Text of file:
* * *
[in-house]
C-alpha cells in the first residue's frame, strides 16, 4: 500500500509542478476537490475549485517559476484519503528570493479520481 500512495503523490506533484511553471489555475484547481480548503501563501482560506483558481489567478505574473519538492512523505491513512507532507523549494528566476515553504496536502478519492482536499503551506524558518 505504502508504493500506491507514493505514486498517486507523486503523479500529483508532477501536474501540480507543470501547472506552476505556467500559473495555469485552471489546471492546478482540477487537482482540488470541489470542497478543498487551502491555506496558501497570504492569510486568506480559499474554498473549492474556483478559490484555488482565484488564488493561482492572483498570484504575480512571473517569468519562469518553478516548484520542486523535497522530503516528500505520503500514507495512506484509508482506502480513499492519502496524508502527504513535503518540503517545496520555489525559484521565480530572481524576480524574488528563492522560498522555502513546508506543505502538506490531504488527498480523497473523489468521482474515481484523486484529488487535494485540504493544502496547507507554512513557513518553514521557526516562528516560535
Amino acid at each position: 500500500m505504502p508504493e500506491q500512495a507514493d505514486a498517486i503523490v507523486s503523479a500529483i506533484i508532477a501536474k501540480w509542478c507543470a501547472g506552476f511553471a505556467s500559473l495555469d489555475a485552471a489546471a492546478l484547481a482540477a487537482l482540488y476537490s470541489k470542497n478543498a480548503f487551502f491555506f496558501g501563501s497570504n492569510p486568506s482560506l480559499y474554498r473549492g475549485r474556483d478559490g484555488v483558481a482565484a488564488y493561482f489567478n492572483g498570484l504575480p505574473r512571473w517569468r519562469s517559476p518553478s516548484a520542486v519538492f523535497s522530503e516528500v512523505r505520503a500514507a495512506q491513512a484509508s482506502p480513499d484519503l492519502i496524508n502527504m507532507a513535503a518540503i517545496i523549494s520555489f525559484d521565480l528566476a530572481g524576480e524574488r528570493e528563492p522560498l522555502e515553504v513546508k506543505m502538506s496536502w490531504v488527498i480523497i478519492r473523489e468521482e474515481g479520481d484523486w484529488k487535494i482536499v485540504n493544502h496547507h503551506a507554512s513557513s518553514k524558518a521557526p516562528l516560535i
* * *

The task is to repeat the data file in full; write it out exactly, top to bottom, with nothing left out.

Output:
[in-house]
C-alpha cells in the first residue's frame, strides 16, 4: 500500500509542478476537490475549485517559476484519503528570493479520481 500512495503523490506533484511553471489555475484547481480548503501563501482560506483558481489567478505574473519538492512523505491513512507532507523549494528566476515553504496536502478519492482536499503551506524558518 505504502508504493500506491507514493505514486498517486507523486503523479500529483508532477501536474501540480507543470501547472506552476505556467500559473495555469485552471489546471492546478482540477487537482482540488470541489470542497478543498487551502491555506496558501497570504492569510486568506480559499474554498473549492474556483478559490484555488482565484488564488493561482492572483498570484504575480512571473517569468519562469518553478516548484520542486523535497522530503516528500505520503500514507495512506484509508482506502480513499492519502496524508502527504513535503518540503517545496520555489525559484521565480530572481524576480524574488528563492522560498522555502513546508506543505502538506490531504488527498480523497473523489468521482474515481484523486484529488487535494485540504493544502496547507507554512513557513518553514521557526516562528516560535
Amino acid at each position: 500500500m505504502p508504493e500506491q500512495a507514493d505514486a498517486i503523490v507523486s503523479a500529483i506533484i508532477a501536474k501540480w509542478c507543470a501547472g506552476f511553471a505556467s500559473l495555469d489555475a485552471a489546471a492546478l484547481a482540477a487537482l482540488y476537490s470541489k470542497n478543498a480548503f487551502f491555506f496558501g501563501s497570504n492569510p486568506s482560506l480559499y474554498r473549492g475549485r474556483d478559490g484555488v483558481a482565484a488564488y493561482f489567478n492572483g498570484l504575480p505574473r512571473w517569468r519562469s517559476p518553478s516548484a520542486v519538492f523535497s522530503e516528500v512523505r505520503a500514507a495512506q491513512a484509508s482506502p480513499d484519503l492519502i496524508n502527504m507532507a513535503a518540503i517545496i523549494s520555489f525559484d521565480l528566476a530572481g524576480e524574488r528570493e528563492p522560498l522555502e515553504v513546508k506543505m502538506s496536502w490531504v488527498i480523497i478519492r473523489e468521482e474515481g479520481d484523486w484529488k487535494i482536499v485540504n493544502h496547507h503551506a507554512s513557513s518553514k524558518a521557526p516562528l516560535i